By Emily Mathis
The first time he hit me I was so scared and shocked that I stayed. After that it was a continuous cycle of verbal, emotional, and physical abuse followed by guilt, blame, and manipulation to get me to stay. I left him after the third time. I am one of the lucky ones. I know that. Every day victims of domestic violence are seriously injured or even killed. According to some statistics, domestic violence is the number one cause of injury in women between the ages of 15-44. That’s more than car accidents, muggings and rape combined. Not to mention that according to the Domestic Violence Resource Center more than three women and one man are killed every day by domestic violence.
I was only 17 when it happened to me. I’m sure there were signs but at 17 how could I be expected to recognize them? Well maybe that’s where we start-with education. Teaching kids, teens, and young adults what is a healthy relationship and what an abusive relationship looks like is important. We need to be teaching everyone what to do if you find yourself in an abusive situation. I turned to my friends at the time. It was the blind leading the blind. But what if my friends had heard about what you do in these situations? Maybe I would have gotten help sooner than I did. There is no one to blame in these situations except for the perpetrator.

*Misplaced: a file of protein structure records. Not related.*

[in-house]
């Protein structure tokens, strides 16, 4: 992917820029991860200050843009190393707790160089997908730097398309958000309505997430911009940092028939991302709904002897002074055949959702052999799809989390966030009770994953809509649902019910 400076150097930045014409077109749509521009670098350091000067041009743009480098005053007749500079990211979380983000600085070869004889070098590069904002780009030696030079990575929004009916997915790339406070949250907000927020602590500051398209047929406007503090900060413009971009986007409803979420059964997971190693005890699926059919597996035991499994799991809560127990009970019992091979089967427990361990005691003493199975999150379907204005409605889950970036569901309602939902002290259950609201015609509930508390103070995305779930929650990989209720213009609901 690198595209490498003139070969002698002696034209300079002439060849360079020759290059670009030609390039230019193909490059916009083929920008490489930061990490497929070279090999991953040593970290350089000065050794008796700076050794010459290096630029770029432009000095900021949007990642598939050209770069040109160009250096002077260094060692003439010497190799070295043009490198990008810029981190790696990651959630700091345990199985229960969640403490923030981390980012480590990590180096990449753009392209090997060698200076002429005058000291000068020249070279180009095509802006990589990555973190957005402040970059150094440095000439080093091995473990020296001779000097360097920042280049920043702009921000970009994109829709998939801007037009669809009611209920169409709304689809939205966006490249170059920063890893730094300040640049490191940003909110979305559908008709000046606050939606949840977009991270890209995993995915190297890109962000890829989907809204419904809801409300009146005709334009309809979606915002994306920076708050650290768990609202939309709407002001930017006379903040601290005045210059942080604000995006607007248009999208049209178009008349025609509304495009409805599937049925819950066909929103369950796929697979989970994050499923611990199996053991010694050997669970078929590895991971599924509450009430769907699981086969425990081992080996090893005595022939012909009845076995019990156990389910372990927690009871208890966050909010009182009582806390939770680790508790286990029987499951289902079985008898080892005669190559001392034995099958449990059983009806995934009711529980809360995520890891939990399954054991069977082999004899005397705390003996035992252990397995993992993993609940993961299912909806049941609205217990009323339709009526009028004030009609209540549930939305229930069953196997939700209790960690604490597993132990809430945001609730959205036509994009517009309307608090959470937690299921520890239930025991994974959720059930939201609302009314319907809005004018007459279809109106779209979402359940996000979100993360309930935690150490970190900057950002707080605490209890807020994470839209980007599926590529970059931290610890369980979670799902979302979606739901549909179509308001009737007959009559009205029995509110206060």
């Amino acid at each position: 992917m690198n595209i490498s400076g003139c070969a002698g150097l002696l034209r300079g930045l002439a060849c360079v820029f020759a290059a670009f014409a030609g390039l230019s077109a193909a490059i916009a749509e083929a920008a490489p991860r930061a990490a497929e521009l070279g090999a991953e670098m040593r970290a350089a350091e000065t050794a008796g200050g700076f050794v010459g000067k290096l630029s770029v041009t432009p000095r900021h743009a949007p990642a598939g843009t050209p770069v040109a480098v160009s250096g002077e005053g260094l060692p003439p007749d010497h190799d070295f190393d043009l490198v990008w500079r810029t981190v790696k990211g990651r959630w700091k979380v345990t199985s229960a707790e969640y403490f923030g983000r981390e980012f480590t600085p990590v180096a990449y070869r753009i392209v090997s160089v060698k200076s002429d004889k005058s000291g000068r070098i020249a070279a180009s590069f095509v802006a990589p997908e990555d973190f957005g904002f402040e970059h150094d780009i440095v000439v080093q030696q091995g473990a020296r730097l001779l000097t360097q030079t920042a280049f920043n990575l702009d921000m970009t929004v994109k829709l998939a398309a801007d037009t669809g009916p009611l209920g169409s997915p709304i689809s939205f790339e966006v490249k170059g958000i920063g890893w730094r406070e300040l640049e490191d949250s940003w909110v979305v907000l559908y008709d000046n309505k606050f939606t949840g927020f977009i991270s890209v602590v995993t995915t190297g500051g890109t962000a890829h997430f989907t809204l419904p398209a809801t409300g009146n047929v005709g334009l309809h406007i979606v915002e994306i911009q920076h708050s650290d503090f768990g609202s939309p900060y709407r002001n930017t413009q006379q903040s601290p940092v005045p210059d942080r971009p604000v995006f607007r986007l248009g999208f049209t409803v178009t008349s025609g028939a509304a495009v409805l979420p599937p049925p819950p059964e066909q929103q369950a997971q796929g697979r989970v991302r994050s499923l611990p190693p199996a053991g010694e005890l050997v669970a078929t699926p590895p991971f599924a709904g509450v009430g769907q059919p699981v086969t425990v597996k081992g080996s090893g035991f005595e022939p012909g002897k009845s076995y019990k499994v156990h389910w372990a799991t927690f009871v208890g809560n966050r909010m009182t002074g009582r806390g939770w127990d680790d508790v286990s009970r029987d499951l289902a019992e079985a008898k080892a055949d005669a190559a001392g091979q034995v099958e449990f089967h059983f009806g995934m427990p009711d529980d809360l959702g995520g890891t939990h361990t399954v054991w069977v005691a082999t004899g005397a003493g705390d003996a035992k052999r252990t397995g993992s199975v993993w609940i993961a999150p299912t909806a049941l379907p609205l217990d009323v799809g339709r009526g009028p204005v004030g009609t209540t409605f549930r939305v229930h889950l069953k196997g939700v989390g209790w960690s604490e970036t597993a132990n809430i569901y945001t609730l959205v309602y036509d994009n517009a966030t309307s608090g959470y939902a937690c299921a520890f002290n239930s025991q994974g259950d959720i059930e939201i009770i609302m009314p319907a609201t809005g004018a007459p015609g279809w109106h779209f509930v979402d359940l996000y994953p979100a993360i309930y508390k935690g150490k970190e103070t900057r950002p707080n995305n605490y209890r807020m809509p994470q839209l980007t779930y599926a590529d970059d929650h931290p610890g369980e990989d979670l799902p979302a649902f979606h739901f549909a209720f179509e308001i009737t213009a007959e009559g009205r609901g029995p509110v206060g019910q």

With 1 in 4 teenage girls assaulted by their boyfriends, it is time that we broaden our focus to include younger generations. If you stop it early it will be less likely to get to a critical point in the future. But along with teaching kids, teenagers and young adults, we need to be raising awareness among people of all walks of life because domestic violence knows no race, ethnicity, or class. This is one of our nation’s serious problems and it needs to be handled as such.
Here are some links if you or someone you know is in trouble or you just want more information:
Some local information: